When to walk away from an acquirer

For most owners, having invested significant time and effort into a sale, accepting an offer and entering Due Diligence is usually the moment where the finish line has finally come into sight. That said, it might surprise you to know there are occasions when an advisor might encourage a seller to walk away from a particular acquirer or transaction.

Below we explore five issues that might prompt a seller to walk away from an acquirer:

Vague offer structures

Most Offer Letters or Heads of Terms (HoT) documents should spell out the offer: the headline valuation, its rationale and its structure, subject to contract, and most importantly the timeframe in which the seller will be paid the sale consideration (with disbursements to each shareholder specified, if appropriate).

Any document that fails to clearly spell out the above or uses vague or obtuse language is best challenged. Under no circumstances should a seller proceed with HoTs or entertain an offer letter that does not spell out the valuation and its components (exactly how and when you’ll be paid).

Substantial revisions to the purchase price

There are unfortunate instances of substantial revisions to the purchase price during Due Diligence. This could be the vendor’s fault – for example, if a significant downturn in the performance of the business were to occur (perhaps due to the loss of a key client), or some other exceptional event that has a major impact on the viability of the company.

However, a reduction in the headline of valuation of your company can also occur when an acquirer’s funding is subject to third party institutional investors, or consent subject to the scrutiny of an investment committee, who then refuses to support the agreed valuation. This could mean that you as the vendor are left in the difficult position of having to choose between a reduced valuation or walking away from the deal altogether.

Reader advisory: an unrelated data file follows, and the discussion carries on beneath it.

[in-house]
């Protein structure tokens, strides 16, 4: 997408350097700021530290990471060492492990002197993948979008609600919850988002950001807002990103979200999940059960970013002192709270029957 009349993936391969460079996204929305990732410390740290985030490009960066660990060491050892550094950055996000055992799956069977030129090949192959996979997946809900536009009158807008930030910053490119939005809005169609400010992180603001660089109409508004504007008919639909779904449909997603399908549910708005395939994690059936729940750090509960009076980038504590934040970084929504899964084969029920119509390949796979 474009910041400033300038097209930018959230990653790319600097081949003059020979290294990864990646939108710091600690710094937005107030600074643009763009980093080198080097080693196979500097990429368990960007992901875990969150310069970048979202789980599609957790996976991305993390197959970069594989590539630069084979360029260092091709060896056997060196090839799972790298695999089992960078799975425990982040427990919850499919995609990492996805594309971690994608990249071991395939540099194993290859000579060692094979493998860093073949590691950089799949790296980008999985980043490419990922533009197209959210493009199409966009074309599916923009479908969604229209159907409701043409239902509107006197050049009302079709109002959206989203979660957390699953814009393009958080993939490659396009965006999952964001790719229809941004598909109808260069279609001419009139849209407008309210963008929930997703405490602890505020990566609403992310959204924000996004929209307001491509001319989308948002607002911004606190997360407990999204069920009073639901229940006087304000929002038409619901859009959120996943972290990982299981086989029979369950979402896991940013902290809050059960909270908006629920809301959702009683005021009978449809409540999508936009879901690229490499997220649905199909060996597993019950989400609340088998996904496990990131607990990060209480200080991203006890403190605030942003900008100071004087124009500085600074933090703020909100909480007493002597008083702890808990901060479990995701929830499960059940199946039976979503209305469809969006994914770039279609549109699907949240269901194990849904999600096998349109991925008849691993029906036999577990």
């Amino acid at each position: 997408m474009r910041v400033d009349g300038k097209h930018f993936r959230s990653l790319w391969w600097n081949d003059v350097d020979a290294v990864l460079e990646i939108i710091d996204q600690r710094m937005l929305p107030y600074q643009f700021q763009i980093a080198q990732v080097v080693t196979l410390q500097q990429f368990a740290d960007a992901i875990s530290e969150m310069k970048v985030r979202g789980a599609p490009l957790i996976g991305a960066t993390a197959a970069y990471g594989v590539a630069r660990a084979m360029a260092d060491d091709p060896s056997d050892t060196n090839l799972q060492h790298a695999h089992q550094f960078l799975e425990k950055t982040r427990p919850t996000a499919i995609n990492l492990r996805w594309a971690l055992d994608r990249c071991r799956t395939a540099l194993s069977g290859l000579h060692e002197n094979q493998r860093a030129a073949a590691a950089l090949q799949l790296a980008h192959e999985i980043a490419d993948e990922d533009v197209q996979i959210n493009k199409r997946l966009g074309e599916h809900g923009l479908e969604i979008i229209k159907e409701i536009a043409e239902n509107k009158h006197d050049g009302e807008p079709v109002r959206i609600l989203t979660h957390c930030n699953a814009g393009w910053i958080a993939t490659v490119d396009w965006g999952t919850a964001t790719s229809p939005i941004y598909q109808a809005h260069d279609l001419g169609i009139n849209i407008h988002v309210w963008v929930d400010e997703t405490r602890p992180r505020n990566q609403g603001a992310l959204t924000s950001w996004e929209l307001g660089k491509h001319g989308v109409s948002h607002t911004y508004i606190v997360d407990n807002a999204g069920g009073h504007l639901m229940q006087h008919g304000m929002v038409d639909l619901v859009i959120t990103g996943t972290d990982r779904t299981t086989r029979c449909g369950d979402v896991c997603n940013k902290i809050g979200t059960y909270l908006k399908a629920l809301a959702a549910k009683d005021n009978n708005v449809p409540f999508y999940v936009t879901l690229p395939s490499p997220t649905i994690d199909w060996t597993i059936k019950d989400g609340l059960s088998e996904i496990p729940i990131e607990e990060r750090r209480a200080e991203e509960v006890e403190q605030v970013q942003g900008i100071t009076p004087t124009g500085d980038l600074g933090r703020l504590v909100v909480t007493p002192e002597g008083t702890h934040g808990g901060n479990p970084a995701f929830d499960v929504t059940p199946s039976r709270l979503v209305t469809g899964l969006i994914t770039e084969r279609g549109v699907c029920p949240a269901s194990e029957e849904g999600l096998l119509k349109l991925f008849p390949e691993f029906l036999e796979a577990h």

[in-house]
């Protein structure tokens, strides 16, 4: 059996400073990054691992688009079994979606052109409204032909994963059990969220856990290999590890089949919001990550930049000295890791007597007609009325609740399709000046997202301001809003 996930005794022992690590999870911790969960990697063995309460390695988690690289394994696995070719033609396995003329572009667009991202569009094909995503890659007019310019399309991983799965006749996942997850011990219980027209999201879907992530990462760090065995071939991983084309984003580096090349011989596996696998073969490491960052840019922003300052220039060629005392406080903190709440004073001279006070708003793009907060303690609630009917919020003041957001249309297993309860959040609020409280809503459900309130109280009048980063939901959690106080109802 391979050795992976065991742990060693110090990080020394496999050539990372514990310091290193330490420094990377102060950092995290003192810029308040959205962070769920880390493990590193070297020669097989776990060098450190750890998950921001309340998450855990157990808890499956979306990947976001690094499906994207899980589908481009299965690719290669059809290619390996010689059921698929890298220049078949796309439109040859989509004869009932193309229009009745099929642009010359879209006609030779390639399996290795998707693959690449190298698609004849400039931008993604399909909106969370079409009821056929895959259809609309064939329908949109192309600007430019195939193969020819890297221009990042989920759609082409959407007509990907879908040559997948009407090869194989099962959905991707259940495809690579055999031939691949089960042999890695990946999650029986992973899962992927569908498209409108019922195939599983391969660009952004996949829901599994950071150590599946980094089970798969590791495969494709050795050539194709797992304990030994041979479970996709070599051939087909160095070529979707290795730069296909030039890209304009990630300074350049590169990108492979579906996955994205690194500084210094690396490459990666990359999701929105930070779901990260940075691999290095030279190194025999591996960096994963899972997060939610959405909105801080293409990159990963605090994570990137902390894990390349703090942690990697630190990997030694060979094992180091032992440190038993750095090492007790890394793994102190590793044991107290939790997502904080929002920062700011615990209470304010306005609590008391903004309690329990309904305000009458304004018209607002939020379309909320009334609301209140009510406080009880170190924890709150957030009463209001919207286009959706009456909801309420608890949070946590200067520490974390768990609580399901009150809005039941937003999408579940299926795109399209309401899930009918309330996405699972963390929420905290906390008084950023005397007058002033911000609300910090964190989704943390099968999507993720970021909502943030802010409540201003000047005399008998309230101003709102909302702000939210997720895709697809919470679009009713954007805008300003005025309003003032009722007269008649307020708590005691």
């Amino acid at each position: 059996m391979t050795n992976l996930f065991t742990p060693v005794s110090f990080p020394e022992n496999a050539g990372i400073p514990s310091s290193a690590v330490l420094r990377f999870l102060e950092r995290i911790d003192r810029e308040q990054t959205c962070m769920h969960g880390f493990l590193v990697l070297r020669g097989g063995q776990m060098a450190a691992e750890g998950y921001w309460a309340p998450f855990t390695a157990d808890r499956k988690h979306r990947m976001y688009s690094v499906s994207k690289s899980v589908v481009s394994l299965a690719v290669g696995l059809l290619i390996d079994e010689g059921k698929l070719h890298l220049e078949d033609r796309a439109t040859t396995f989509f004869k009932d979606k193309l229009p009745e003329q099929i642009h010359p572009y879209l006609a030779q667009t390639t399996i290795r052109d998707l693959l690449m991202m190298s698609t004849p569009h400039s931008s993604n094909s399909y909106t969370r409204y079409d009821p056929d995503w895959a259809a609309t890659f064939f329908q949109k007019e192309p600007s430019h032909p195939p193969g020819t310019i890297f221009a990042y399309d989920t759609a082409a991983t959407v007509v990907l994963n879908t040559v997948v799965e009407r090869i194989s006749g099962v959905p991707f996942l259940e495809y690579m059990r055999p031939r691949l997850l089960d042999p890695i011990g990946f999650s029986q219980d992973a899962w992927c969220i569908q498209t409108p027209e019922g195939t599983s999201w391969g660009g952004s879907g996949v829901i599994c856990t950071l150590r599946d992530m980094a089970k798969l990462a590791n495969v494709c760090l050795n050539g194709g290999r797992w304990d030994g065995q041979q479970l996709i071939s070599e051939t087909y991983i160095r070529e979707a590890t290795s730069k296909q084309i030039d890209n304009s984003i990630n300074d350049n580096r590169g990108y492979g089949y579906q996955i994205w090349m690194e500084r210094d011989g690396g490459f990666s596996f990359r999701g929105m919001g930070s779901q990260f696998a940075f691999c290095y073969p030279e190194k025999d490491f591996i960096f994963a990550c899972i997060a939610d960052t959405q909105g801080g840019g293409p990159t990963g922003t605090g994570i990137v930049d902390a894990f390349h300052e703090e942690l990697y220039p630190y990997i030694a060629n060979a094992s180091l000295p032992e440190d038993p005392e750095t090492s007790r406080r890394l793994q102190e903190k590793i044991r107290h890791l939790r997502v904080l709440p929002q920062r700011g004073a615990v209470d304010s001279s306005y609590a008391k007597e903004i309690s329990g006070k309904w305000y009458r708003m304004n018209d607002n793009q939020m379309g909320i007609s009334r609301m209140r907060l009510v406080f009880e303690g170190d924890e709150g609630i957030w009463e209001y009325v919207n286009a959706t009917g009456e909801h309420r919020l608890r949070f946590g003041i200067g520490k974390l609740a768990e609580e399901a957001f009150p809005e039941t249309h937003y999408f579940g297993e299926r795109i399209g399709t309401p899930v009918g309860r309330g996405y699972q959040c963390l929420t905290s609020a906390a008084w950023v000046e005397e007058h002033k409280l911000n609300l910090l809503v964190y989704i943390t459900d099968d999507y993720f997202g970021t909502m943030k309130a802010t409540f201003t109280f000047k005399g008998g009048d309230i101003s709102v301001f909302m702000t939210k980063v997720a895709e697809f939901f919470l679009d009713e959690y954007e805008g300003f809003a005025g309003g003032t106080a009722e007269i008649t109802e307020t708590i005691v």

Stalled negotiations

Whether you are discussing an initial indicative offer for your business or are well underway with Due Diligence, there are a number of points at which negotiations can stall. Whether it is as simple as agreeing your terms of service in the post-sale transition period, or more complex issues like addressing the working capital requirements within your business, there are always areas for potential dispute.

Ultimately, it is incumbent on your advisors and commercial solicitors to help you navigate the negotiations phase and to protect your best interests at all times. Discussions should never become adversarial, and if necessary, your advisor will ensure you walk away at the right time.

Exclusivity Expires

For the most part, acquirers are keen to get transactions done promptly and should direct their advisors / solicitors to expedite proceedings. Having said that, most acquirers are risk adverse and will not want to shortcut the essential Due Diligence work.

Despite all this, Due Diligence should never be drawn out or extended beyond a reasonable timeframe, which tradition suggests can be anywhere from 10 weeks to three months. Unnecessary delays in making progress on the part of the acquirer, that are not due specifically to transaction-related issues should be a warning sign, especially if the buyer is prevaricating as the deadline for exclusivity draws ever closer.

Apply ‘good faith’

Due Diligence should never be adversarial: both parties should move forward to completion in good faith, there should be mutual trust and commitment to securing the sale. The mood between the lawyers and other advisors should be collaborative, especially when resolving any perceived issues.

When a seller accepts an offer, in essence, they are choosing to leave aside all other competing interests in their business, and the opportunities those represent, to focus on the acceptable offer from one particular party. This commitment should never be treated lightly, by either seller or acquirer, as ultimately the future of the staff, shareholders, and of both businesses will likely be impacted should the deal fail to complete. ■

 

About Us

As a long-established premium provider of business sale advisory services to UK businesses, EvolutionCBS offers business owners a complimentary and confidential discussion on how their specific objectives could be met and provide pragmatic, practical advice on how to begin preparing both themselves and their businesses for a future sale.

EvolutionCBS works with owners of UK businesses in any sector, finding buyers from around the world through highly targeted research and supporting clients with dedicated Director-led teams, at every stage of their journey to a successful sale.

If you are an owner or shareholder of a business and would like a no obligation consultation on the sale of your business, please email: info@evolutioncbs.co.uk or contact us on Tel: 0118 959 8224.

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